Monday, June 6, 2011

Domaine Dupage French Style Country Ale

Thanks to Elise Meyer for bringing a bunch of two brothers to the dinner party last night. I had thought I had reviewed this one, as I'm more than well acquainted with the Two Brother's beer. But I guess not. Tasted Monday afternoon prior to a Bryan Kest yoga session.

Appearance: Dark bronzed amber with a sudsy off white head that maintains a soft surface, but is held up by very large bubbles. Dissipation s quick but still leaves a dense covering. Primarily cloudy but with an underlying deep glow. Carbonation is still visible against the side of the glass.
Aroma: Very mellow sweet caramel and candied sugar. Some yeast breadiness hints the nose. A bit of corn is present as well. The emphasis here is on the malt and what the yeast strain produced from fermentation. Biscuit present as well. Nevertheless, the aroma is very minimal and difficult to put a description to.
Taste: Caramel and toasted malt encapsulate the malt backbone. Much of it doesn't fully blossom until the second half of the taste where the alcohol comes in and aids in the encouragement of more complex flavors. Belgian candy sugar must have helped with the attenuation. Hops are noble and drying, yet mellow and de-emphasized. Rich fruit esters and flavors permeate through in the form of plums and raisins, and even figs. Some yeast funk is present as well as tannins and woody flavors which preside in the aftertaste, and is prolonged into the back of the throat. Alcohol warms the chest.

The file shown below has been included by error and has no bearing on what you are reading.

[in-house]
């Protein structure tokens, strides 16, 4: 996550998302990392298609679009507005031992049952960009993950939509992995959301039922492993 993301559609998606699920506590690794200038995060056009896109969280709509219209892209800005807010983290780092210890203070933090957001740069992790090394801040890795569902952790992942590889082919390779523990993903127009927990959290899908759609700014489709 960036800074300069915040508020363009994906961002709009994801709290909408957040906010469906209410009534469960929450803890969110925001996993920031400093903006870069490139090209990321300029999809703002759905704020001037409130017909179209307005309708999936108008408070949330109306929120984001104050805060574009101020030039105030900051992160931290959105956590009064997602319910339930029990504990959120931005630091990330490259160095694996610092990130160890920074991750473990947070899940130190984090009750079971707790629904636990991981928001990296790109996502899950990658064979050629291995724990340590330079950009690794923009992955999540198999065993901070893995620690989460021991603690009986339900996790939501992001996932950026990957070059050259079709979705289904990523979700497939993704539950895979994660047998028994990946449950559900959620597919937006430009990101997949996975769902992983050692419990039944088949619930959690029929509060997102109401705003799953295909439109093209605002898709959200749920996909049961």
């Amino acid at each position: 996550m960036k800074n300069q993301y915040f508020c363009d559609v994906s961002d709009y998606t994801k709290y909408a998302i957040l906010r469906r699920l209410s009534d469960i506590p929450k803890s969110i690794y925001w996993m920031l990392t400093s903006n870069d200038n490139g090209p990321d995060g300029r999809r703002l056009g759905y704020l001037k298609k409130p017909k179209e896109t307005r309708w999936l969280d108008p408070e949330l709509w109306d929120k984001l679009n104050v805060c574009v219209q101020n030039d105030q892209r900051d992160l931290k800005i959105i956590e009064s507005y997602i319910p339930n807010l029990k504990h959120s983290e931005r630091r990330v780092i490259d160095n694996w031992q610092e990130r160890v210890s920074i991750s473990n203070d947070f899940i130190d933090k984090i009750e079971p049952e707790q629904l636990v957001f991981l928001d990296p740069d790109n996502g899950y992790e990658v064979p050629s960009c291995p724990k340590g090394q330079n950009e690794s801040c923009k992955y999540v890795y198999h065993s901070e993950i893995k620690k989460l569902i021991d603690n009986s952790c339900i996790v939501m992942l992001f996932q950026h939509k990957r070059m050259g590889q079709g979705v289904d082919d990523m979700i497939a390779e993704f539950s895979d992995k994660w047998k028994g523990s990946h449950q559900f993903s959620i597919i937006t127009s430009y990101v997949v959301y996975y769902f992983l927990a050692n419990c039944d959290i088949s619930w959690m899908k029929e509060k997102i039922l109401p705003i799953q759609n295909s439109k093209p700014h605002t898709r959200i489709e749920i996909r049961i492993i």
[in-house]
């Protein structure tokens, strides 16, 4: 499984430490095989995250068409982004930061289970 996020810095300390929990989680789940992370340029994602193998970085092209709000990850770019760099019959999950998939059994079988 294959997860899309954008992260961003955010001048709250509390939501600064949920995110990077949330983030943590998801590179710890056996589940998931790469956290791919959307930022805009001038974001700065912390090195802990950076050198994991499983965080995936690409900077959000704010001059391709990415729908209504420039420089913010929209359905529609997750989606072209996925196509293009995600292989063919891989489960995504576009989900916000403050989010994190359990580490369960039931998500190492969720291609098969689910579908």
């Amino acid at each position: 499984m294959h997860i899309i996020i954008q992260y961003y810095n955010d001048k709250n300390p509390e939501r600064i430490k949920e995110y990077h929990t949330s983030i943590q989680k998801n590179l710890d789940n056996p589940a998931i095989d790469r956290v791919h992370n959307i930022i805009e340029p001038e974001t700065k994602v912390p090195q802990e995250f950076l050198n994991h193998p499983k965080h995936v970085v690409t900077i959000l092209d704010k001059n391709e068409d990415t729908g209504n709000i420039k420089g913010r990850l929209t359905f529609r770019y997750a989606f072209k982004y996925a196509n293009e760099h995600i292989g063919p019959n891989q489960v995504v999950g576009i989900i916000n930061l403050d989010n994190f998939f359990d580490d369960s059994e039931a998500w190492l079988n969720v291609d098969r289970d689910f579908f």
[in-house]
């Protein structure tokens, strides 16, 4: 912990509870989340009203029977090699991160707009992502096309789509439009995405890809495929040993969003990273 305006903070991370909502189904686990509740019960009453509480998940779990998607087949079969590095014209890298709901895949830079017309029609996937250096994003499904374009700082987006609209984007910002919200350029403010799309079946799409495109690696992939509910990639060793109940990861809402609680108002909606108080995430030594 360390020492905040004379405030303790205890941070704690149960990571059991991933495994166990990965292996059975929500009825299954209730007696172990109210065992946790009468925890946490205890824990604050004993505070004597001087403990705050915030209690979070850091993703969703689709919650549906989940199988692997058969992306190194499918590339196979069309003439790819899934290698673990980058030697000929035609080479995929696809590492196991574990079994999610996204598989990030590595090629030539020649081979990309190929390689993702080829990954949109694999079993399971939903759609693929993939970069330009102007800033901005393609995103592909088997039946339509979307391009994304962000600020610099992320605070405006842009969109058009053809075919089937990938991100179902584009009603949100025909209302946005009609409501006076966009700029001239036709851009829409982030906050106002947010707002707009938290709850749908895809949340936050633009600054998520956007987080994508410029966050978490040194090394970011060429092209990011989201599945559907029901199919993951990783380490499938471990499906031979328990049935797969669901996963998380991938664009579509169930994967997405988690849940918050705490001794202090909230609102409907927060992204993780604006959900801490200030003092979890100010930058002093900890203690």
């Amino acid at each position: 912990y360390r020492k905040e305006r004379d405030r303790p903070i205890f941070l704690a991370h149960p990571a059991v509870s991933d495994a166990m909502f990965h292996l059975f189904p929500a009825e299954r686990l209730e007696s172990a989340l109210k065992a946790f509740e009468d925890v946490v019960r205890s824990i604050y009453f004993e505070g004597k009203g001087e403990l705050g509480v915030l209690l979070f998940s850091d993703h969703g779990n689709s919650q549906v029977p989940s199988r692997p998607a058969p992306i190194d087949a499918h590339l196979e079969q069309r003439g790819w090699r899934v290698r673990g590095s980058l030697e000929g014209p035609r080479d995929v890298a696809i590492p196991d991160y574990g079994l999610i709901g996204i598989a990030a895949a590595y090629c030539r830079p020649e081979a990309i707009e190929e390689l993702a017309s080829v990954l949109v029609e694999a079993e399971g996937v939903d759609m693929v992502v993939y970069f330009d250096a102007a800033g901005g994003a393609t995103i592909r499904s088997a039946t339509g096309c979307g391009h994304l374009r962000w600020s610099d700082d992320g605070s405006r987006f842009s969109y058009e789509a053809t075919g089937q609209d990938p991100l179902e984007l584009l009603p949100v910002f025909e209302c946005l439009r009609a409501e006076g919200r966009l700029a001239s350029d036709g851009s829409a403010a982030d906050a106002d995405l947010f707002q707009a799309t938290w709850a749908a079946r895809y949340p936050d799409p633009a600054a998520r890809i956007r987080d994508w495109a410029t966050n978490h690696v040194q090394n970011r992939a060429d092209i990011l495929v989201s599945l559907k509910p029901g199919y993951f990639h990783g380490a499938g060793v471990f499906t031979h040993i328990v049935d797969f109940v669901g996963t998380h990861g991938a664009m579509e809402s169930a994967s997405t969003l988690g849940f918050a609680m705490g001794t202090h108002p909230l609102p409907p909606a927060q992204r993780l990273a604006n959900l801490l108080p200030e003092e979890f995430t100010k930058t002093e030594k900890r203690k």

Mouthfeel: Medium body with a stickiness to the lips. Carbonation is perfectly integrated to lightly fizz the tongue at just the right moment as the alcohol and hops emerge releasing a burst of new flavors. Still, quite drying.
Overall Impression: I certainly see this pairing well with many cheeses, particularly Roquefort and other bleu cheeses. Malt profile is a central theme, though it isn't necessarily a completely dominitive one. Nevertheless it is well balanced and delicate tasting.


No comments:

Post a Comment